Concerns raised over security and interoperability as DH unveils long-awaited NHS IT plan
The Department of Health’s long-awaited Information Strategy has been met with widespread derision amid fears it does not go far enough to drive the changes needed to improve the use of technology by health and social care services. <,p>
The 100-page document, entitled The Power of Information, sets out the Government’s plan to provide all NHS patients with secure online access to their personal GP records by 2015.
But this timescale of less than two years has been widely criticised, with objectors citing a lack of interoperability and suggesting that, after the spectacular failure of the NHS National Programme for IT, yet more money could be wasted for little gain.
This strategy is 80 pages too long and reads as if written by an old geezer just given a hand-me-down laptop who has realised there is a whole new world outside the day centre
In a scathing attack, NHS commentator and broadcaster, Roy Lilley, said: “This strategy is 80 pages too long and reads as if written by an old geezer just given a hand-me-down laptop who has realised there is a whole new world outside the day centre.
“It offers such gems as ‘information can bring enormous benefits’. Really? And ‘paper records get lost’. Surely not! And what about ‘advancing information technologies have revolutionised the way we interact’. Gosh, I hadn’t noticed!
“The report meanders through the views of the user, carer, citizen, healthcare professional, provider and information intermediary. It’s tedious. We all know what we know; that NHS IT has been a horrible misadventure. Will this report fix it?
“GP records are held on paper and a variety of proprietary software. Not all are web or cloud based, not all have firewalls to cope with external access, and not all have servers big enough to cope. There are serious technical, funding, contractual and security issues to fix – in about 36 months.
We all know what we know; that NHS IT has been a horrible misadventure. Will this report fix it?
“This report reflects the times we are in and is a harbinger for a denationalised NHS to come. There’s no new money; funding will come from savings from kyboshed IT contracts, plus the £20billion efficiency savings. Can you hear any cash rattling in the tin? I can’t. My bet is, in another three years there will be another report.”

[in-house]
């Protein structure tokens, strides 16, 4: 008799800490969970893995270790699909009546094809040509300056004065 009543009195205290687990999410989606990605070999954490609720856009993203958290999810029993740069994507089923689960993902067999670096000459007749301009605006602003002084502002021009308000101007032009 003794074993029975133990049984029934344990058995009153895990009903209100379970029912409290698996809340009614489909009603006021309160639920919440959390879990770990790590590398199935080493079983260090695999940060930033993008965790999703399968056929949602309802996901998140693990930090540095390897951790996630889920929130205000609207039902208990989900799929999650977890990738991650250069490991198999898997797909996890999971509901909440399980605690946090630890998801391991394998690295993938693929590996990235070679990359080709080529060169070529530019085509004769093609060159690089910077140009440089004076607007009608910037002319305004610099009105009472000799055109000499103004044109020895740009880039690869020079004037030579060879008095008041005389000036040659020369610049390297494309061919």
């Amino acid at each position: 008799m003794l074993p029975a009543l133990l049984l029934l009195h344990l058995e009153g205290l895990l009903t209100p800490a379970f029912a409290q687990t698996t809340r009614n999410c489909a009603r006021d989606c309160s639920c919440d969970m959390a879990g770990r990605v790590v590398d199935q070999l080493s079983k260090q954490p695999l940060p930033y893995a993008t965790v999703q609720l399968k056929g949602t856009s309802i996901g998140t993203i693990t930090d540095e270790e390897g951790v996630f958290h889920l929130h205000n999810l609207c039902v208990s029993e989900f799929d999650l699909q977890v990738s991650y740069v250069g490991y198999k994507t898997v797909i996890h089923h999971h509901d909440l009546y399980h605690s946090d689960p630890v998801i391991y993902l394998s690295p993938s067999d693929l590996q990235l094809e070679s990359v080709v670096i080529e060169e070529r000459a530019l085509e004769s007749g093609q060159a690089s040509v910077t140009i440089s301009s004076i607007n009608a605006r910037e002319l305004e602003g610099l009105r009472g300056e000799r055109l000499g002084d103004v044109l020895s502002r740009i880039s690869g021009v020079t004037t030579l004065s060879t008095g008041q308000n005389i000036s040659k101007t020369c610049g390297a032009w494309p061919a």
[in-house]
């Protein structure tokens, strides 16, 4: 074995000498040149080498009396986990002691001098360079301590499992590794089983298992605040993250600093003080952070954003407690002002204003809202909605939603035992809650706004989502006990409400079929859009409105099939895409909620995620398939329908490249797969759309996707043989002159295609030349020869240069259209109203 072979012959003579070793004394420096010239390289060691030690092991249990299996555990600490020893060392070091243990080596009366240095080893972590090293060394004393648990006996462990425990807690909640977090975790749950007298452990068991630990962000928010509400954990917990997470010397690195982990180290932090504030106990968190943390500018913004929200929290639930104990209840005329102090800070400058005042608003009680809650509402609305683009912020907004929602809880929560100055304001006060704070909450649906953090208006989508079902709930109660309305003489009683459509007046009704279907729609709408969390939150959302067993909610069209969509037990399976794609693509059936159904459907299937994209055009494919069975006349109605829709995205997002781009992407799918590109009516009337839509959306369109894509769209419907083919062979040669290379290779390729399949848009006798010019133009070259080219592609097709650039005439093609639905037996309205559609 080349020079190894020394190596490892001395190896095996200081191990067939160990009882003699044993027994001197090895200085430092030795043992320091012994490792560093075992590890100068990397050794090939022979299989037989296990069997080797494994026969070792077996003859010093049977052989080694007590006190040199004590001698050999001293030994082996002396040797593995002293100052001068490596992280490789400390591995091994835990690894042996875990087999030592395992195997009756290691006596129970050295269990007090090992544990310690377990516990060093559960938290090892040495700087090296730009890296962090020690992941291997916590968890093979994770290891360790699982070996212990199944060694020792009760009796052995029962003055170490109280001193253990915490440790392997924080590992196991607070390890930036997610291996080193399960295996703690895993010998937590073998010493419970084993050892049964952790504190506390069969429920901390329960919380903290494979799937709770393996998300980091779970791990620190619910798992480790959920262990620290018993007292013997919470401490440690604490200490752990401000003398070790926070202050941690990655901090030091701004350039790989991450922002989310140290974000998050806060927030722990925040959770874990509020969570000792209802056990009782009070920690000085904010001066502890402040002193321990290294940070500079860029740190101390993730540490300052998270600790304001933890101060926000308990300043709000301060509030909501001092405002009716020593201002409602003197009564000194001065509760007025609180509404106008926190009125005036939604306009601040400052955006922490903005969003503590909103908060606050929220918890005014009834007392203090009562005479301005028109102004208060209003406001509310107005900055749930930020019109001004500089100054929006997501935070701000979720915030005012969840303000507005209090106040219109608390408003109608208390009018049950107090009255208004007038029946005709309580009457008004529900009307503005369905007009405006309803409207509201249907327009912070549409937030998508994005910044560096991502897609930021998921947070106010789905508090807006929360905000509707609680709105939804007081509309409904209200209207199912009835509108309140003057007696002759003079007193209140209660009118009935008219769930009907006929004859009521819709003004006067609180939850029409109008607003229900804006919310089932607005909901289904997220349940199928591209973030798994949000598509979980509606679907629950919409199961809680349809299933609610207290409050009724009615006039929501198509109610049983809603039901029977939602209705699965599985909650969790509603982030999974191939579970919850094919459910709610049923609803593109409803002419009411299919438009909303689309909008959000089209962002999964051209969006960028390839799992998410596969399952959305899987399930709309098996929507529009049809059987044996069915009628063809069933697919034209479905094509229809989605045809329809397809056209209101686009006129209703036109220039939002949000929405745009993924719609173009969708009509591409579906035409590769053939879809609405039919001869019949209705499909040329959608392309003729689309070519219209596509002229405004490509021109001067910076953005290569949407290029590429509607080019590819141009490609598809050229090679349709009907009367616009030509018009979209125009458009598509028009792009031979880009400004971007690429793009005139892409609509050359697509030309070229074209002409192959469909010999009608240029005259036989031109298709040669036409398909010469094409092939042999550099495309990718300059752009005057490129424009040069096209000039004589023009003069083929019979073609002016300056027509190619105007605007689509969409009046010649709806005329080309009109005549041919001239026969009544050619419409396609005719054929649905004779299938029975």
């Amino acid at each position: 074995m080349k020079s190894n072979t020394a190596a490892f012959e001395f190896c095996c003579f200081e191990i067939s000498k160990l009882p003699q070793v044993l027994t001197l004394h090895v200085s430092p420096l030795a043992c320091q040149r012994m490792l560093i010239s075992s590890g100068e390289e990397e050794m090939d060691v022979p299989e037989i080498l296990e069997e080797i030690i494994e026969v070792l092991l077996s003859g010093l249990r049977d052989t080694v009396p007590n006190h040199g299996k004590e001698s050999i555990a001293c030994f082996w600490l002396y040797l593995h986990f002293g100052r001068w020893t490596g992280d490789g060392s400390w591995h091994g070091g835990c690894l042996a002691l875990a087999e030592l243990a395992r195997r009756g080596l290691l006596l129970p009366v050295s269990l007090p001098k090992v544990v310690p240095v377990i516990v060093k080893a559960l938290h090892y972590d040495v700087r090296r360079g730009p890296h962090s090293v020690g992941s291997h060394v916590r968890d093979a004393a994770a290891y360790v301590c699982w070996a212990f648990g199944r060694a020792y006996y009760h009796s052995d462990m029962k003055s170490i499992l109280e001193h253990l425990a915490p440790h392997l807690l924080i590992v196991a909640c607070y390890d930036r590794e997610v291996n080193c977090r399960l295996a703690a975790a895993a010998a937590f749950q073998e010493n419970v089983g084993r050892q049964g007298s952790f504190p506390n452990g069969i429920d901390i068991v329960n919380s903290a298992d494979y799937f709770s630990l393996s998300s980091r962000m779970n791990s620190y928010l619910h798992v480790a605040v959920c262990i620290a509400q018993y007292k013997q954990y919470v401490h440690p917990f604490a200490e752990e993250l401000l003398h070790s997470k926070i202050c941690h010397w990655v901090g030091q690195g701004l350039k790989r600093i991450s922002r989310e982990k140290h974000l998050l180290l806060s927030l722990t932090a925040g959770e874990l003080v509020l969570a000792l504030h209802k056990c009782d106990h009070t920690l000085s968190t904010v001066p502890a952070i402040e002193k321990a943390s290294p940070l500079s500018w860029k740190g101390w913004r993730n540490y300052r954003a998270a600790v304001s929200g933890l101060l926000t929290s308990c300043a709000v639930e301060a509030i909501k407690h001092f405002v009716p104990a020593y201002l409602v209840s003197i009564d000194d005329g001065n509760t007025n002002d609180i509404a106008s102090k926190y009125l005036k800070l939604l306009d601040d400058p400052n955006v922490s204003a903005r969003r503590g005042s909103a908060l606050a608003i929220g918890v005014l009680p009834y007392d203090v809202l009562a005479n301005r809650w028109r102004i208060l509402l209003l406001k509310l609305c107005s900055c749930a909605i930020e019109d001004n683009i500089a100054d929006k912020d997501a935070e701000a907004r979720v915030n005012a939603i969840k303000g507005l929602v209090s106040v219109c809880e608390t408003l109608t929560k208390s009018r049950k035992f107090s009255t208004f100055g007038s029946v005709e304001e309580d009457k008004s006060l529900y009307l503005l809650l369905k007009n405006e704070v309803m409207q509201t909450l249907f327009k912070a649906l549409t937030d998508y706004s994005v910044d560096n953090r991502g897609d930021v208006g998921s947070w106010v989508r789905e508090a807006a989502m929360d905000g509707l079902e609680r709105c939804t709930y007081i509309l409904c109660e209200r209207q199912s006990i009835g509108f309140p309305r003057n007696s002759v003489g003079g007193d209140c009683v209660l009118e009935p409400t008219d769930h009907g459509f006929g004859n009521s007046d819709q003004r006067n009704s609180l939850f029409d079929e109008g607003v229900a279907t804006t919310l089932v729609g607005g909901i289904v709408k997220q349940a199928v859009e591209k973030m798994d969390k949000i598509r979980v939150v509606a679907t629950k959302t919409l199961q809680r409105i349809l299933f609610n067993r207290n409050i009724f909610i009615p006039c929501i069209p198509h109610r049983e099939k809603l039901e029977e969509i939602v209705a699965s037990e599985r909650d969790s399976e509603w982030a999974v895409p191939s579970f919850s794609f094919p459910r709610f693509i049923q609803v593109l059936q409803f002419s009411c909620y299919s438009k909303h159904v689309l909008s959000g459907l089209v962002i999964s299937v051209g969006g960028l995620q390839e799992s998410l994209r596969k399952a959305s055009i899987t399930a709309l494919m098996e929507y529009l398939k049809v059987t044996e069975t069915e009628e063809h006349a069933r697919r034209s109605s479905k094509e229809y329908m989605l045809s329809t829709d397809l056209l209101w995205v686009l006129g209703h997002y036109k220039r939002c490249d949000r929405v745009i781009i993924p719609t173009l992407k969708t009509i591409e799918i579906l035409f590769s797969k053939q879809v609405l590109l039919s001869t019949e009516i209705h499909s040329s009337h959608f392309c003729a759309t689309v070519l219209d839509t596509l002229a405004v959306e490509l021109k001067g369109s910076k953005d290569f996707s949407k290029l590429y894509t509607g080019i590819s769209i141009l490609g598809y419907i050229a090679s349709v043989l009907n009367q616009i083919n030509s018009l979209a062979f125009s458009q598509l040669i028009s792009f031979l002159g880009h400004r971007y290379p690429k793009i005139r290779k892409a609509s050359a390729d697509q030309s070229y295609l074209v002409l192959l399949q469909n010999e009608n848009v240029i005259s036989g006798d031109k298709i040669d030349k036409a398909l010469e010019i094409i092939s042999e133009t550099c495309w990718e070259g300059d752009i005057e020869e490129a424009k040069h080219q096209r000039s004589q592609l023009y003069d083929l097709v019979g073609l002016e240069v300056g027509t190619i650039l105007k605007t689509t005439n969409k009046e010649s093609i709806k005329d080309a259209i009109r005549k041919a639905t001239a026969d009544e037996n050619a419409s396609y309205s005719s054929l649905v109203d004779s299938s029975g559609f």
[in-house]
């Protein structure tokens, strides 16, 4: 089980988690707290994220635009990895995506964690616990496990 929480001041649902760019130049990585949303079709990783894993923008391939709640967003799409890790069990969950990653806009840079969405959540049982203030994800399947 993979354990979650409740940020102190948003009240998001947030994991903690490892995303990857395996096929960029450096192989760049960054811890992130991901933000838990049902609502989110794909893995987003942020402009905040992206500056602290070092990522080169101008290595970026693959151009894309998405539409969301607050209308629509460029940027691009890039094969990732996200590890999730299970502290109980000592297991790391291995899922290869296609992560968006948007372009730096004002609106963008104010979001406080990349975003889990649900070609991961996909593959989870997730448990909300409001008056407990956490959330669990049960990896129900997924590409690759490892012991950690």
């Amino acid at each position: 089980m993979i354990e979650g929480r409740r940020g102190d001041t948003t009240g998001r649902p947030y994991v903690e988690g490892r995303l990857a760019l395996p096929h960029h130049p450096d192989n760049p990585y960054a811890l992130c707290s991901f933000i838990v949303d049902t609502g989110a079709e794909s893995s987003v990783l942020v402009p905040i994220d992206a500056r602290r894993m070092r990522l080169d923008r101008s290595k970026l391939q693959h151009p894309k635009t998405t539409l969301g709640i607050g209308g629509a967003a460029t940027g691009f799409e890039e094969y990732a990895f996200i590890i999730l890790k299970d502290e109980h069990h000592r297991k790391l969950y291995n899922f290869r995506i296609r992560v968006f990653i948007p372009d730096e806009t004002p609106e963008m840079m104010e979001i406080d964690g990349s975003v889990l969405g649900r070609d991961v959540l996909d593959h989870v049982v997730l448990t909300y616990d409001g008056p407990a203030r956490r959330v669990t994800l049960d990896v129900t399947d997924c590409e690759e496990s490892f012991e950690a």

The report does fill in some of the blanks and answer a few questions relating to the deployment of IT following the death of the national programme.
It shows a shift from the old top-down approach where national solutions were forced on providers to a more local system whereby trusts will be able to procure their own technology. However, this has led to concern that the disparate systems will fail to link up and the aim of being able to access patient notes wherever a person happens to be will be scuppered. It has also raised fresh questions over how patients’ personal details will be protected.
In addition, the promise of a capital fund to help trusts pay for the necessary technology is lacking in detail, with no firm figures or distribution arrangements given.
Lilley said: “Mums will be able to look at their kids’ records and later be able to see if their daughters are on the pill or if their son has been to the sexual health clinic.”
With some way to go on the efficiency savings required in the NHS, we have reached the point where the focus must now shift from doing more with less to a fundamental transformation in the way we deliver the actual processes of care. Information is central to this
Dr Laurence Buckman, chairman of the British Medical Association’s GP committee, added: “We believe patients should have access to their health records, but we'd want to be satisfied that their records would remain secure before this was implemented. For example, it would be important to be certain that it couldn't be an abusive partner or a parent trying to access their teenager's records."
And Marc Lee, EMEA sales director at access risk management company, Courion, told BBH : “Quite clearly, this project will require the NHS to embrace risk management solutions that help authorities to prioritise and plan for risks and give them the real time tools to spot and stop abnormal activities.”
On the issue of driving interoperability and joining up individual systems, it is thought many of the problems could be solved by implementing US-style incentives, which reward trusts for taking swift action to implement the necessary improvements while penalising those that lag behind.